Where the existing zoning code prescribed the possible location of 46 different uses, the new code concerns itself with eight, and many can be mixed, depending on the area of the city: residential, lodging, office, commercial, civic, civil support, educational and industrial. The code is rendered in an illustrated atlas that has 11 “transect” zones, from natural to sub-urban (up to two stories) to low-rise urban, urban center plus 7 levels of urban core intensity. It provides illustrations of the transition from one zone to another.
“If an applicant complies, the project can be approved without the discretionary reviews that can delay projects and make them more expensive and unpredictable,” The FBCI’s Goldsmith said. The Miami 21 code goes beyond the typical scheme by incorporating streetscape design and green infrastructure, view corridors and preservation of historic districts. It also incorporates a “public benefits” aspect, granting developers additional density for affordable housing or contributing to an open space fund.
While noting that the transformation the code envisions is “slow because it emerges a building at a time,” Plater- Zyberk said, “We are seeing things that make us feel good about the code. A CVS or an auto store on the commercial corridors would have been built behind a parking lot, but now it’s not. Buildings are coming to the street now. Downtown the parking garages are being lined with useful space, residential or office.”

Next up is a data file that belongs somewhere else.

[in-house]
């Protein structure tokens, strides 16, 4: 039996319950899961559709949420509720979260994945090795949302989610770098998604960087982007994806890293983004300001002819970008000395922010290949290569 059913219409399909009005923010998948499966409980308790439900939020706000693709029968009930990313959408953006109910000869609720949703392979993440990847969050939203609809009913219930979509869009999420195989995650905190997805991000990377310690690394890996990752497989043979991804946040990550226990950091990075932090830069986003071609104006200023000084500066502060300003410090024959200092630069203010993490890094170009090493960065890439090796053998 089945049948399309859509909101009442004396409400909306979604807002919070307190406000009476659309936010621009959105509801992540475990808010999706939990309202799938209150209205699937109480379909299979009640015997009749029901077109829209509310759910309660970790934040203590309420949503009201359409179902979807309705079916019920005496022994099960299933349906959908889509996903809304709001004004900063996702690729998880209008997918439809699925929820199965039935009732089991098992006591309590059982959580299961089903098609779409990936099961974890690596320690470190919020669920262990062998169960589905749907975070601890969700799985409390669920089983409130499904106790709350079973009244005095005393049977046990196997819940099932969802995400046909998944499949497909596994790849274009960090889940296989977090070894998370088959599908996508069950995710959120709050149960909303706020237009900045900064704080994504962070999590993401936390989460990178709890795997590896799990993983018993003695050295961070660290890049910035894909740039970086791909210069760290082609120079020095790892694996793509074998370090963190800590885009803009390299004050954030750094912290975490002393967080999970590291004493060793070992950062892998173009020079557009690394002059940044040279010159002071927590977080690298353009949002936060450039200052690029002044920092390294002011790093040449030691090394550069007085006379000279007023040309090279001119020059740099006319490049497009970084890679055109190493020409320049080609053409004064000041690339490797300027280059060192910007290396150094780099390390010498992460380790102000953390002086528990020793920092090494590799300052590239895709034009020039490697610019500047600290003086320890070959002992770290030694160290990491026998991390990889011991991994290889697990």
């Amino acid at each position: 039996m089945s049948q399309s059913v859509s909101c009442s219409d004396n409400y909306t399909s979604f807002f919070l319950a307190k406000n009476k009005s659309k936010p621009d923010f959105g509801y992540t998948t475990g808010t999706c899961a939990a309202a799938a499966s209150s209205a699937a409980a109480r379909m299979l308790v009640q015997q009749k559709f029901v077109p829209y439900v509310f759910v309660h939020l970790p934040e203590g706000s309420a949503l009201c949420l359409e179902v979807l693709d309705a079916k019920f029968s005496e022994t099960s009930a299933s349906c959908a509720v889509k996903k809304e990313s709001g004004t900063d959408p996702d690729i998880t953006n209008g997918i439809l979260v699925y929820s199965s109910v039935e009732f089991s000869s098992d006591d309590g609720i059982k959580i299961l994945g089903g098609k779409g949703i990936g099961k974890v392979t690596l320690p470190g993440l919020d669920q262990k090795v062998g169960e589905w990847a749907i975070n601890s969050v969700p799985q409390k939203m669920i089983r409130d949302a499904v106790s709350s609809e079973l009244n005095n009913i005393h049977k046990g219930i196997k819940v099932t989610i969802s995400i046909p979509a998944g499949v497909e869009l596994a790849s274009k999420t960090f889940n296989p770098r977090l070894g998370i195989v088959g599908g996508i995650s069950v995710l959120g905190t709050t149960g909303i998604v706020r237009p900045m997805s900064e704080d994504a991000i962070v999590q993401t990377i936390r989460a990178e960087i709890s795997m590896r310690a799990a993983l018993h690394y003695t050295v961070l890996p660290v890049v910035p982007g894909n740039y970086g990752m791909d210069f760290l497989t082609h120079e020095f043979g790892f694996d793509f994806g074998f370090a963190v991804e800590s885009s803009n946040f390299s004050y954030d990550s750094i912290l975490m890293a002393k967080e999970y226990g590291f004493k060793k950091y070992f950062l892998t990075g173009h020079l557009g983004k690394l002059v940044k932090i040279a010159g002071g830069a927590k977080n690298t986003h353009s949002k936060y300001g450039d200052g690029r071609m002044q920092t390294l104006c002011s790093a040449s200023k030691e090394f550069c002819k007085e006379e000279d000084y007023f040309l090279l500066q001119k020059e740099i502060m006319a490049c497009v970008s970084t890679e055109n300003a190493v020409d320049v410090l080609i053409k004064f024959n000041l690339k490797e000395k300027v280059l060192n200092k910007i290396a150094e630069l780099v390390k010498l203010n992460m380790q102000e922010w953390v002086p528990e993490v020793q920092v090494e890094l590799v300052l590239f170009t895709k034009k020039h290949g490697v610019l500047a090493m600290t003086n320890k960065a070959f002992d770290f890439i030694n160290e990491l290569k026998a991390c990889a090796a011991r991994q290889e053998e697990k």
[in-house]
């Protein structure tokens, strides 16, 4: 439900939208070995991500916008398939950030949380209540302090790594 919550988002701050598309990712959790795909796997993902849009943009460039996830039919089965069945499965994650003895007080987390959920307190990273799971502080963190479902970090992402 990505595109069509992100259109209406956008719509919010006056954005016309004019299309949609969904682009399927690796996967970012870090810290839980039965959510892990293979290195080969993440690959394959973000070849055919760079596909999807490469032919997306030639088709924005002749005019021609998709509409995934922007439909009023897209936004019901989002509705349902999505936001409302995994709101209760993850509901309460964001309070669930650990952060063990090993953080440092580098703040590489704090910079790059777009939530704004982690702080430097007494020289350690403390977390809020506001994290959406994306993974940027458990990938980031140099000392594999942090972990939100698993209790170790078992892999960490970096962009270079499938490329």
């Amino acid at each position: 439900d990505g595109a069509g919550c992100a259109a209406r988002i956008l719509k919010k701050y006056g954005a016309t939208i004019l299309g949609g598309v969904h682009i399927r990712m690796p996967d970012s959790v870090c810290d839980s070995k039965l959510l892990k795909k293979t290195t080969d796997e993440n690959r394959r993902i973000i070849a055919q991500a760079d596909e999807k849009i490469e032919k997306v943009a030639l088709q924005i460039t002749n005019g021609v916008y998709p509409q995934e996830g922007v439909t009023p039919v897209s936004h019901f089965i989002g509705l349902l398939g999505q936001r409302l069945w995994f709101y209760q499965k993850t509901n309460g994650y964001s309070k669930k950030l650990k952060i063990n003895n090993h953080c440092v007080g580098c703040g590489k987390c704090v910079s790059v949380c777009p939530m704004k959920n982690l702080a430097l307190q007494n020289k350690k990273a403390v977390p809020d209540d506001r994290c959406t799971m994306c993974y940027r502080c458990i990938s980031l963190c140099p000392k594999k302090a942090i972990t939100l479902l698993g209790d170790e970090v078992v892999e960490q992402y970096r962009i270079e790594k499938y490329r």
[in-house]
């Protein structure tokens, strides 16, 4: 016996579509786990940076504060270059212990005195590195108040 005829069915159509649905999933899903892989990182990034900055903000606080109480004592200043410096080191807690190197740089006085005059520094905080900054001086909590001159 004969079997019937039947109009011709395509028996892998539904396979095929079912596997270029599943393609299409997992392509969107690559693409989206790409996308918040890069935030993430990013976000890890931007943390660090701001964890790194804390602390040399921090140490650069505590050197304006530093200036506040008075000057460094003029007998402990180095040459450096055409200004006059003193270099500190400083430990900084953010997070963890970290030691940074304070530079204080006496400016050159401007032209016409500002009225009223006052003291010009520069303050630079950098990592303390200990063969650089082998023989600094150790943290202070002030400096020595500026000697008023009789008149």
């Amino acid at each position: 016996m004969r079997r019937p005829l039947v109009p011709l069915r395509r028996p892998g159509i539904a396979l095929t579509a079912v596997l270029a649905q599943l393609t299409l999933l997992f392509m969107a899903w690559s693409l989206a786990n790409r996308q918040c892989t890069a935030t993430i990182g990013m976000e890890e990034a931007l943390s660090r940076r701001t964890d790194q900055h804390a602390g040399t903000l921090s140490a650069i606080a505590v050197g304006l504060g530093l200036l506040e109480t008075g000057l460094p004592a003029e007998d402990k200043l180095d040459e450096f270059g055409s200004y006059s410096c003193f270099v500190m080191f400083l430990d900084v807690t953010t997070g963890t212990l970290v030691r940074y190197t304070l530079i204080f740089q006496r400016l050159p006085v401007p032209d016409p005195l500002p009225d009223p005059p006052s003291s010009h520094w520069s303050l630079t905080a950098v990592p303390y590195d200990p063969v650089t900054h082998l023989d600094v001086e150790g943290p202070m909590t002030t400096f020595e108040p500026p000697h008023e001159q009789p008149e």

Redeveloping outmoded suburban districts
After seeing the success in expanding the traditional walkable, urban form within cities, some much younger local jurisdictions that never had such neighborhoods have begun using form-based codes to transform driving-oriented places, said Lee Einsweiler, a principal at Code Studio, which has worked on several such projects.
The city of Lacey, adjoining the Washington state capital of Olympia, is one of those. “Lacey grew up around one of the first enclosed malls, so it was classic, late 20th century auto-oriented development,” said Thera Black, who was a senior transportation planner at the regional planning agency when the city began working with the agency on plans to create a downtown where there had never been one. The chosen area was dubbed the Woodland District, anchored by a 1966 mall and office parks that had been vacated by its state-office occupants. “We had a sea of parking and abandoned suburban office buildings, surrounded by big streets, high traffic and a freeway interchange,” Black said.
But the area also had key assets to build on, including the presence of St. Martin’s University and the Lacey Transit Center, as well as three of the region’s major multi-use trails — the Chehalis-Western Trail, the Woodland Trail and the Interstate 5 Bike Trail. The city wanted a walkable, mixed-use downtown but two key hurdles remained: The existing zoning code precluded it, and the development market was hardly beating down the city’s doors. “We had to ask ourselves if we had the economic clout to compete in this market. It’s harder to make this kind of development pencil out than suburban, greenfield development. What did we have to offer?”